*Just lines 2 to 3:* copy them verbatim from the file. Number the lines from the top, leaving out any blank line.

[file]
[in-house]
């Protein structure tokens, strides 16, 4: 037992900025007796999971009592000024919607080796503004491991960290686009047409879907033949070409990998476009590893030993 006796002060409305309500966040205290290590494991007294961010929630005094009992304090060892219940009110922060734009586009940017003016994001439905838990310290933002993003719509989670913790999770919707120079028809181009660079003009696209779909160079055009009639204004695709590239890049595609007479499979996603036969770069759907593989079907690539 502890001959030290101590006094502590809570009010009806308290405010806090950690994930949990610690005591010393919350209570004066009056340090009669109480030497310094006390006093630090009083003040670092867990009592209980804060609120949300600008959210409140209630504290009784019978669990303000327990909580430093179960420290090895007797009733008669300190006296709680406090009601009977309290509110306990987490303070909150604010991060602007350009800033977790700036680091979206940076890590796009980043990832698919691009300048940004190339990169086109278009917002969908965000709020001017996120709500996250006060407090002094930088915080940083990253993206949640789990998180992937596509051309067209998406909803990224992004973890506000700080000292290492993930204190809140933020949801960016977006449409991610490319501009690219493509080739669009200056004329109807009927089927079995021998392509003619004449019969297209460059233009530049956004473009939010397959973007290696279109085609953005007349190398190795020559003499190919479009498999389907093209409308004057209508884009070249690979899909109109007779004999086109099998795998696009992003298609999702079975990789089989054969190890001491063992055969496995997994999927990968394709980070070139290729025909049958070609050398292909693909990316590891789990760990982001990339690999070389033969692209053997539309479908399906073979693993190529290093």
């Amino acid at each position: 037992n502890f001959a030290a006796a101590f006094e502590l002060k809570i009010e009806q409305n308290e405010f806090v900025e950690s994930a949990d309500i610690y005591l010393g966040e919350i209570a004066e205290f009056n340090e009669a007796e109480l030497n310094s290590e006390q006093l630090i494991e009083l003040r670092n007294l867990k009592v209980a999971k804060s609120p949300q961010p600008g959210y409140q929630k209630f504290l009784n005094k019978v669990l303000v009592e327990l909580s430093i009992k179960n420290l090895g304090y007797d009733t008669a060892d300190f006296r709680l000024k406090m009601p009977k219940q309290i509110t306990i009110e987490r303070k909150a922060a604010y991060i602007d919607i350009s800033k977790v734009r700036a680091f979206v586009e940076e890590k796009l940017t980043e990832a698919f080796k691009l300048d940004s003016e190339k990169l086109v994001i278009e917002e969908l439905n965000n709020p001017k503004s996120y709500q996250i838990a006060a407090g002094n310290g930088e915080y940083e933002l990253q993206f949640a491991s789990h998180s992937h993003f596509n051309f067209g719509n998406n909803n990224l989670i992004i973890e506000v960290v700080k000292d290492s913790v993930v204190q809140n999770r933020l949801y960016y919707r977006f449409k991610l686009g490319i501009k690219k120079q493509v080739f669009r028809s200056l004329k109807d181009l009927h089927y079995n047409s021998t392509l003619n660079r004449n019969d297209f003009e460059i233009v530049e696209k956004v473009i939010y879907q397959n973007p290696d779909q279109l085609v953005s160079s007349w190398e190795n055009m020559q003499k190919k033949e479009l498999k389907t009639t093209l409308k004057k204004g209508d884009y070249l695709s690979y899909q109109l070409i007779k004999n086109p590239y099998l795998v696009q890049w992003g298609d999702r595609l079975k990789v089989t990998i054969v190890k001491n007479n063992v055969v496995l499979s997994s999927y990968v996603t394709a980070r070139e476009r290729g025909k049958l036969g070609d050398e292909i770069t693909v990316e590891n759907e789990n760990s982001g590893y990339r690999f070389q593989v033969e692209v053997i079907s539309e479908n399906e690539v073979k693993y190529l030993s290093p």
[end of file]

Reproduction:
């Protein structure tokens, strides 16, 4: 037992900025007796999971009592000024919607080796503004491991960290686009047409879907033949070409990998476009590893030993 006796002060409305309500966040205290290590494991007294961010929630005094009992304090060892219940009110922060734009586009940017003016994001439905838990310290933002993003719509989670913790999770919707120079028809181009660079003009696209779909160079055009009639204004695709590239890049595609007479499979996603036969770069759907593989079907690539 502890001959030290101590006094502590809570009010009806308290405010806090950690994930949990610690005591010393919350209570004066009056340090009669109480030497310094006390006093630090009083003040670092867990009592209980804060609120949300600008959210409140209630504290009784019978669990303000327990909580430093179960420290090895007797009733008669300190006296709680406090009601009977309290509110306990987490303070909150604010991060602007350009800033977790700036680091979206940076890590796009980043990832698919691009300048940004190339990169086109278009917002969908965000709020001017996120709500996250006060407090002094930088915080940083990253993206949640789990998180992937596509051309067209998406909803990224992004973890506000700080000292290492993930204190809140933020949801960016977006449409991610490319501009690219493509080739669009200056004329109807009927089927079995021998392509003619004449019969297209460059233009530049956004473009939010397959973007290696279109085609953005007349190398190795020559003499190919479009498999389907093209409308004057209508884009070249690979899909109109007779004999086109099998795998696009992003298609999702079975990789089989054969190890001491063992055969496995997994999927990968394709980070070139290729025909049958070609050398292909693909990316590891789990760990982001990339690999070389033969692209053997539309479908399906073979693993190529290093």
């Amino acid at each position: 037992n502890f001959a030290a006796a101590f006094e502590l002060k809570i009010e009806q409305n308290e405010f806090v900025e950690s994930a949990d309500i610690y005591l010393g966040e919350i209570a004066e205290f009056n340090e009669a007796e109480l030497n310094s290590e006390q006093l630090i494991e009083l003040r670092n007294l867990k009592v209980a999971k804060s609120p949300q961010p600008g959210y409140q929630k209630f504290l009784n005094k019978v669990l303000v009592e327990l909580s430093i009992k179960n420290l090895g304090y007797d009733t008669a060892d300190f006296r709680l000024k406090m009601p009977k219940q309290i509110t306990i009110e987490r303070k909150a922060a604010y991060i602007d919607i350009s800033k977790v734009r700036a680091f979206v586009e940076e890590k796009l940017t980043e990832a698919f080796k691009l300048d940004s003016e190339k990169l086109v994001i278009e917002e969908l439905n965000n709020p001017k503004s996120y709500q996250i838990a006060a407090g002094n310290g930088e915080y940083e933002l990253q993206f949640a491991s789990h998180s992937h993003f596509n051309f067209g719509n998406n909803n990224l989670i992004i973890e506000v960290v700080k000292d290492s913790v993930v204190q809140n999770r933020l949801y960016y919707r977006f449409k991610l686009g490319i501009k690219k120079q493509v080739f669009r028809s200056l004329k109807d181009l009927h089927y079995n047409s021998t392509l003619n660079r004449n019969d297209f003009e460059i233009v530049e696209k956004v473009i939010y879907q397959n973007p290696d779909q279109l085609v953005s160079s007349w190398e190795n055009m020559q003499k190919k033949e479009l498999k389907t009639t093209l409308k004057k204004g209508d884009y070249l695709s690979y899909q109109l070409i007779k004999n086109p590239y099998l795998v696009q890049w992003g298609d999702r595609l079975k990789v089989t990998i054969v190890k001491n007479n063992v055969v496995l499979s997994s999927y990968v996603t394709a980070r070139e476009r290729g025909k049958l036969g070609d050398e292909i770069t693909v990316e590891n759907e789990n760990s982001g590893y990339r690999f070389q593989v033969e692209v053997i079907s539309e479908n399906e690539v073979k693993y190529l030993s290093p």